“Of course, Angelina,” Grandpa Beagle said.  He stood as his body creaked.  He moved towards cherry tree with his granddaughter.   Once there he bent his back legs, and sat down.  “Now, how did it go?  Hmm, let me think.”  Grandpa Beagle sat silent for what seemed like eternity, but at last, he began to speak.   “Like I said earlier, a long time ago the sun shone its sunny smile down upon us almost every day.  Each morning it woke up the roosters to crow the day in and each night was swallowed up into the nighttime sky, so that we could all go to sleep.  Some days if the sun was too tired, it pulled a blanket of white or stormy grey and black clouds over its eyes and hid.  On these days, we too hid under our blankets in bed and slept in extra late!”  He paused for a moment lost in thought.  “Most of the time though the sun was happy, and shone its cheerful smile down upon us; pleased to help all of the humans and animals thrive and help the plants, trees and flowers grow greener and greener with big, bright, beautiful flowers.  The sun even helped the moon keep all the waters in lakes, rivers and oceans all over the world at the proper levels and temperatures.  It made sure that big, beautiful flowers grew everywhere –  lilies, tulips, and pansies here where we are; yucca trees, cactus plants and milkweed in the deserts; and beautiful blue orchid in the rain forests.  I remember the yummy smells of all the different flowers that grew each season like it was yesterday.”

Angelina stared up at her Grandpa Beagle, dumbfounded by every word he said.  As she shook her head, her ears flapped back and forth.  “Seasons, Grandpa Beagle, what are seasons?”

“Well of course,” he said with a smile, “you wouldn’t know about seasons would you?” he said.  He was thoughtful before he spoke.  “Well, back then, Angelina, we used to have four seasons each year – spring, summer, autumn and winter.”

“You did?” Angelina interrupted.  She found it hard to believe that the year could be split into four parts.

“Yes,” said Grandpa Beagle, “but one day, the sun got so sad that its heart just shriveled up like the skin of an old piece of fruit and the seasons just disappeared.  Rumors are that maybe the wind blew a little too hard that day and blew out the fire that lights the sun’s smile.  Then, because one ever figured out how to re-light it, later on with no vitamins from the sun, people and animals started to feel weaker and the land became, as it is today, drab and lifeless.  The flowers everyone loved so much shrank down into the ground as they tried to find a shred of warmth to try to keep alive and leaves fell away from the bushes and trees and became skeletons of their former selves.”  Grandpa Beagle shook his head from side to side, a breath of air escaped from his body with a shudder.

“Wait,” Angelina said, no longer confused, “I do understand now!  This answers so many questions I’ve always had.”  Angelina looked up at her Grandpa Beagle.  She noticed the mist in his eyes.

Grandpa Beagle shook his head as he tried to focus on his granddaughter’s face.  “Angelina, that day was a long time ago.  Drab and gray is all that surrounds us now.”  He tried to look as though it didn’t bother him.  “Please, just ignore me and my complaints today. I’m just being silly; old and senile you know!”  He laughed as he tried not to look bothered.

Angelina could see he was though, yet decided it was better right now to remain quiet.

Well, enough said.  We can’t look backwards can we – work with what we have, not with what we had,” Grandpa Beagle said; he tried to look hopeful.

Angelina stared at her grandfather as ideas began to bubble inside her.  “I know what I’ll do, I’ll save summer and bring back the sun’s smile!” she thought.  She was excited, eager to scream this out loud, but as though an imaginary hand was placed in front of her mouth, she fell silent.  She made her face as expressionless as possible, so she wouldn’t tip her grandfather off with her thoughts.  Happy feelings of hope and adventure filled Angelina’s body as she realized that if only she could get the sun to shine its smile once more, she might just be able to take away the aches and pains from Grandpa’s Beagle body.  He would be limber just like he used to be a long, long time ago . . .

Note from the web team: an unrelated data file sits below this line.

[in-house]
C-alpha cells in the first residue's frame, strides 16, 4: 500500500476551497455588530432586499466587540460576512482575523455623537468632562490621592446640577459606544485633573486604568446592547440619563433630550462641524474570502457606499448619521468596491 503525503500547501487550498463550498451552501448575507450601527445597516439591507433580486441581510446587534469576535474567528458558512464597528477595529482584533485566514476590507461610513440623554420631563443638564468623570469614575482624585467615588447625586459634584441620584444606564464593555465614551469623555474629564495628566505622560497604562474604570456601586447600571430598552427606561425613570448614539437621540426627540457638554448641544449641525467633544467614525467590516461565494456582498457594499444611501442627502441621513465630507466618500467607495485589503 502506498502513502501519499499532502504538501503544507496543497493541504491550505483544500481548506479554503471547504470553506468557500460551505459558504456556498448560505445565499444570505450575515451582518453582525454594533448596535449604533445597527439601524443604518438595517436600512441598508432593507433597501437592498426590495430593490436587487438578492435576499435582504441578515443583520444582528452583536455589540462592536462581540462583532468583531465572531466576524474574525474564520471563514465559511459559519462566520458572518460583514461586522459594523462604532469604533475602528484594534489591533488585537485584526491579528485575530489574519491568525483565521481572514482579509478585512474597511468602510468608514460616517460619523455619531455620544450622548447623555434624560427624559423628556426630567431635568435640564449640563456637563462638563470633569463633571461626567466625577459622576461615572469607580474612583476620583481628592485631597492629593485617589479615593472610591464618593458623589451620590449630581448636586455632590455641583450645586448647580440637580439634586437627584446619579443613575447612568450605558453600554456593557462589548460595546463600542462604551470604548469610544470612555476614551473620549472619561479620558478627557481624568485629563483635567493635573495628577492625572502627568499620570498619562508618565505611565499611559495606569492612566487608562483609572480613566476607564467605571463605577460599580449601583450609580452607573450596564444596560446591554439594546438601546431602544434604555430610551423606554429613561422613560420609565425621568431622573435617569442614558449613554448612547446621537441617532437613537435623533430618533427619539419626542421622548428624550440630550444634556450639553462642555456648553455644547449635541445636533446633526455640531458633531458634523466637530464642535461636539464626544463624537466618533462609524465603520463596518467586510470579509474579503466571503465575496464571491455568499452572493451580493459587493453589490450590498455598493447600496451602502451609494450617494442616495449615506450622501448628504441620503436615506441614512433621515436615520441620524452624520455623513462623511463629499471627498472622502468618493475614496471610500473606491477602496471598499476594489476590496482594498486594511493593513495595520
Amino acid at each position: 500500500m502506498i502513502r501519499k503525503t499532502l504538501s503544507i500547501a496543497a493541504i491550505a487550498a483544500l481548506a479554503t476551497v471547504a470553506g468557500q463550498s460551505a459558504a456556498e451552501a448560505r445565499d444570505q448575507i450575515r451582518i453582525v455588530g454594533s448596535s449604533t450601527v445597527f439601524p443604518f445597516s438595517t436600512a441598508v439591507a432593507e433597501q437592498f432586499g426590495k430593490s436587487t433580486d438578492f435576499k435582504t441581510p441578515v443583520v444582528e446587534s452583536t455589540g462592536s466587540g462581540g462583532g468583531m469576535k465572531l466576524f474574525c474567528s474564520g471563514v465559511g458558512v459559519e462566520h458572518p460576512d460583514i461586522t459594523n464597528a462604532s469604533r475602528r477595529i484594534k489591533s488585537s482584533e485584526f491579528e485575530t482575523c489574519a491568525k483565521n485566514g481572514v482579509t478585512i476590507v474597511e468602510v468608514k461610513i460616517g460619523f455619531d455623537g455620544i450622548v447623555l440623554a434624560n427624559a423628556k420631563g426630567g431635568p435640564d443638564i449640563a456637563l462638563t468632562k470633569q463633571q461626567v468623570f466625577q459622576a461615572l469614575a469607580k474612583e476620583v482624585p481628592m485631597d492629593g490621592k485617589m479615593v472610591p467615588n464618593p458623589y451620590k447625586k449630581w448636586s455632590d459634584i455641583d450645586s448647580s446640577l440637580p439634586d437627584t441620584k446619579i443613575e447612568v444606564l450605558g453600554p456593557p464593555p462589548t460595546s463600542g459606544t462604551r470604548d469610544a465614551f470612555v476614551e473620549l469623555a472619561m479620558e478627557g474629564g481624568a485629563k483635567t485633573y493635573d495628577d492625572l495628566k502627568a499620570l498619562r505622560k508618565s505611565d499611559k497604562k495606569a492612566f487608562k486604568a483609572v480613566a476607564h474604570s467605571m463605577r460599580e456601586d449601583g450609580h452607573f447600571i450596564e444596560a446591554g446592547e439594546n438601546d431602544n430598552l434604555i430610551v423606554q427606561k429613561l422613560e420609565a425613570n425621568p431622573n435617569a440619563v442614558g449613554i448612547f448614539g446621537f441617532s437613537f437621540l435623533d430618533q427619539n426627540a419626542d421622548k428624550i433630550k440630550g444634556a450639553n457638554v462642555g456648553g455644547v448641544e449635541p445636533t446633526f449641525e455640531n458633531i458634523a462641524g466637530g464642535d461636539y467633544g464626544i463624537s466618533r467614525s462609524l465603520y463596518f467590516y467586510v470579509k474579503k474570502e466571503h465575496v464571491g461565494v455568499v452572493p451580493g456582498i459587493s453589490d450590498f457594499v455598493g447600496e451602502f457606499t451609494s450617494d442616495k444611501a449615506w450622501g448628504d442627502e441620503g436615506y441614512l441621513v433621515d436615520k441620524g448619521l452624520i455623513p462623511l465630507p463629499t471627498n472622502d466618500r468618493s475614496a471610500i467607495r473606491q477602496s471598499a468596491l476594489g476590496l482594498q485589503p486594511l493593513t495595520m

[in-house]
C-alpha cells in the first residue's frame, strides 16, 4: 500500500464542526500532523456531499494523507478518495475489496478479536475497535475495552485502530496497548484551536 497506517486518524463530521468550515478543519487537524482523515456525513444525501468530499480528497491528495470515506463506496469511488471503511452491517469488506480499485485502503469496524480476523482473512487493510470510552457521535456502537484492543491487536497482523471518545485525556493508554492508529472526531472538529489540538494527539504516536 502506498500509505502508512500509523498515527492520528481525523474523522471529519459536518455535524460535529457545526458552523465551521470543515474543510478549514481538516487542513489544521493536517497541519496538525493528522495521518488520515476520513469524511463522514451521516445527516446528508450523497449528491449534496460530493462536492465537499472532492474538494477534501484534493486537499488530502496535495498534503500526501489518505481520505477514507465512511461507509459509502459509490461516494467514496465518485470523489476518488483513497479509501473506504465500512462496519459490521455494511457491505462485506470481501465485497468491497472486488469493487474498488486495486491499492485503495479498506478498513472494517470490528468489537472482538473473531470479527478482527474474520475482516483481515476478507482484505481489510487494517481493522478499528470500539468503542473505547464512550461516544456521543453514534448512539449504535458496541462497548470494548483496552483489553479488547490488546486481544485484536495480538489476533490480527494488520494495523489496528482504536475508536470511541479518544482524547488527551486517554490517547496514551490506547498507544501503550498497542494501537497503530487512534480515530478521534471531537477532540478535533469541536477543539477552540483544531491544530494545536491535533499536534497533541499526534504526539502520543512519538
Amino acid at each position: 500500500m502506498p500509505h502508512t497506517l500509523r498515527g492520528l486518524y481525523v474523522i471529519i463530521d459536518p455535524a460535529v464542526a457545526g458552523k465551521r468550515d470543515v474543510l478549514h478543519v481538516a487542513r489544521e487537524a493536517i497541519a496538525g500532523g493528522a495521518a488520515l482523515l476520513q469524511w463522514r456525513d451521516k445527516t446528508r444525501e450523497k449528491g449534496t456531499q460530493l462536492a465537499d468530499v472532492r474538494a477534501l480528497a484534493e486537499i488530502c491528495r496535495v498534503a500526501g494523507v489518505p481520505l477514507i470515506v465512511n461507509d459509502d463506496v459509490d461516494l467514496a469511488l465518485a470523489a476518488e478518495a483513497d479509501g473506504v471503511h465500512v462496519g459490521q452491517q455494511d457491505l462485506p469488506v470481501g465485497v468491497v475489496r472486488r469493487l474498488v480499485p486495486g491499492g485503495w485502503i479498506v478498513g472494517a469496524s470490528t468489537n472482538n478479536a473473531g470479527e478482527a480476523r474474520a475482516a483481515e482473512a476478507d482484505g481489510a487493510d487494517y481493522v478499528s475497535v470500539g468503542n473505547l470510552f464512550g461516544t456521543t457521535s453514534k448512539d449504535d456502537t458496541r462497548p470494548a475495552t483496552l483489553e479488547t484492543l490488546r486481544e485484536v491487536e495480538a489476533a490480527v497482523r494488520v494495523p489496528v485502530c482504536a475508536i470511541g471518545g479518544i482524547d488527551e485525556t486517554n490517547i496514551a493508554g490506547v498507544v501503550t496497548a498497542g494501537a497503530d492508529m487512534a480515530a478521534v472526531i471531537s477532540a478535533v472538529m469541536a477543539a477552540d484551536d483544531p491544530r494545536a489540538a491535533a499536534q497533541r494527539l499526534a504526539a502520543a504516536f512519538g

Angelina stood up now and kissed her grandfather.  She pretended she was going to return to the whelping box to sleep.  She turned and waved as she watched her grandfather, stiff, waddle away.

As soon as she was certain her grandfather had left the area, Angelina ran and grabbed a napkin that sat with her lunch leftovers; beside the pear tree.   She then tiptoed back to the whelping box and grabbed from a drawer inside: her favorite bone, a flea comb, her favorite red chewy toy, and her dog bowl with some puppy kibbles in a baggy.  She was silent as she walked around to the other side of the whelping box and took scissors from a secret drawer hidden within.  She pulled at a corner of the blanket that her siblings were fast asleep on.  She cut a tiny a piece off, held it to her nose and inhaled deep into her lungs; the scent of home and of her momma, Daisy.  She then tucked the cloth into the small napkin bundle, slipped the scissors back into the secret drawer and tiptoed away.

In a swift motion, Angelina moved to a nearby apple tree, she grabbed a twig, held it down and bit it off.  She then tied it onto the small bundle and held the twig over her shoulder so the small bundle dangled from its end.  Content that all was secure, Angelina returned to the whelping box.

Once there, she balanced on her haunches and peered inside.  Her siblings were fast asleep.  Angelina whispered goodbye.  She knew that when her siblings awoke, they would be frantic with worry and that Daisy, who was away at the vet now, would cry.  Yet, armed with the belief inside that she was going to save summer and bring back the sun’s smile, she felt certain that any tears of sadness would soon turn to joy.  She also knew that it would make her Grandpa Beagle happy and, without a doubt, she wanted nothing more than for this happen.  Angelina didn’t know what challenges lay ahead of her but she knew one thing – she would do everything she could to save summer and bring back the sun’s smile.